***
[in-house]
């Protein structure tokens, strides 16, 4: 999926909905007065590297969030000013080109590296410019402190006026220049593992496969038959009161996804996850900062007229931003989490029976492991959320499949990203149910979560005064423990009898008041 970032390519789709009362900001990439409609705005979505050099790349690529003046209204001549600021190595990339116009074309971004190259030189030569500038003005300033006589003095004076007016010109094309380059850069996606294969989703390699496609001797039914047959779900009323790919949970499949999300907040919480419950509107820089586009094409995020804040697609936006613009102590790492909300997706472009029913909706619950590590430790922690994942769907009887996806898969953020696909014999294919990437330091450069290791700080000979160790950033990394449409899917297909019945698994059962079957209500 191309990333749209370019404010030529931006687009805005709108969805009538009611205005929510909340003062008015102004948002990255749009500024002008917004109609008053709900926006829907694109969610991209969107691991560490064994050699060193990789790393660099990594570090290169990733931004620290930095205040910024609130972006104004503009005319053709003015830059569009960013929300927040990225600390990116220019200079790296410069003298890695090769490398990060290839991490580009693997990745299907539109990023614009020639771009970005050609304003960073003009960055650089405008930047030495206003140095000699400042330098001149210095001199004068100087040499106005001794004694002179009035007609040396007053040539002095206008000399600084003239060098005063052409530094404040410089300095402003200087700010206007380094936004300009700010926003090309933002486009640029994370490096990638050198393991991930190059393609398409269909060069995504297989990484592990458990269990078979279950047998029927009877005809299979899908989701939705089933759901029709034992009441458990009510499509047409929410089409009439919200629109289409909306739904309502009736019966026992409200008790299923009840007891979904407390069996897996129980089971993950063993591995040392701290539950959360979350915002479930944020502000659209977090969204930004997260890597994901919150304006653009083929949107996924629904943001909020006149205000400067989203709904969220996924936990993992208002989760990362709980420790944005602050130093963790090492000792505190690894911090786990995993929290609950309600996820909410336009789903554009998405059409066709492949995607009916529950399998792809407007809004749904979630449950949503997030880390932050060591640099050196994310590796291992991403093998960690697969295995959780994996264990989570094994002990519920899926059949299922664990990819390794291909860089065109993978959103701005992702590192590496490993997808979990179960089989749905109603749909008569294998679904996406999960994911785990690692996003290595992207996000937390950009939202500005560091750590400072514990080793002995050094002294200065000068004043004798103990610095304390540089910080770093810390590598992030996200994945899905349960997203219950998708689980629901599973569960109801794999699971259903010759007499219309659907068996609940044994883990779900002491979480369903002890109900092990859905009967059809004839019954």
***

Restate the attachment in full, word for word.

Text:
[in-house]
């Protein structure tokens, strides 16, 4: 999926909905007065590297969030000013080109590296410019402190006026220049593992496969038959009161996804996850900062007229931003989490029976492991959320499949990203149910979560005064423990009898008041 970032390519789709009362900001990439409609705005979505050099790349690529003046209204001549600021190595990339116009074309971004190259030189030569500038003005300033006589003095004076007016010109094309380059850069996606294969989703390699496609001797039914047959779900009323790919949970499949999300907040919480419950509107820089586009094409995020804040697609936006613009102590790492909300997706472009029913909706619950590590430790922690994942769907009887996806898969953020696909014999294919990437330091450069290791700080000979160790950033990394449409899917297909019945698994059962079957209500 191309990333749209370019404010030529931006687009805005709108969805009538009611205005929510909340003062008015102004948002990255749009500024002008917004109609008053709900926006829907694109969610991209969107691991560490064994050699060193990789790393660099990594570090290169990733931004620290930095205040910024609130972006104004503009005319053709003015830059569009960013929300927040990225600390990116220019200079790296410069003298890695090769490398990060290839991490580009693997990745299907539109990023614009020639771009970005050609304003960073003009960055650089405008930047030495206003140095000699400042330098001149210095001199004068100087040499106005001794004694002179009035007609040396007053040539002095206008000399600084003239060098005063052409530094404040410089300095402003200087700010206007380094936004300009700010926003090309933002486009640029994370490096990638050198393991991930190059393609398409269909060069995504297989990484592990458990269990078979279950047998029927009877005809299979899908989701939705089933759901029709034992009441458990009510499509047409929410089409009439919200629109289409909306739904309502009736019966026992409200008790299923009840007891979904407390069996897996129980089971993950063993591995040392701290539950959360979350915002479930944020502000659209977090969204930004997260890597994901919150304006653009083929949107996924629904943001909020006149205000400067989203709904969220996924936990993992208002989760990362709980420790944005602050130093963790090492000792505190690894911090786990995993929290609950309600996820909410336009789903554009998405059409066709492949995607009916529950399998792809407007809004749904979630449950949503997030880390932050060591640099050196994310590796291992991403093998960690697969295995959780994996264990989570094994002990519920899926059949299922664990990819390794291909860089065109993978959103701005992702590192590496490993997808979990179960089989749905109603749909008569294998679904996406999960994911785990690692996003290595992207996000937390950009939202500005560091750590400072514990080793002995050094002294200065000068004043004798103990610095304390540089910080770093810390590598992030996200994945899905349960997203219950998708689980629901599973569960109801794999699971259903010759007499219309659907068996609940044994883990779900002491979480369903002890109900092990859905009967059809004839019954």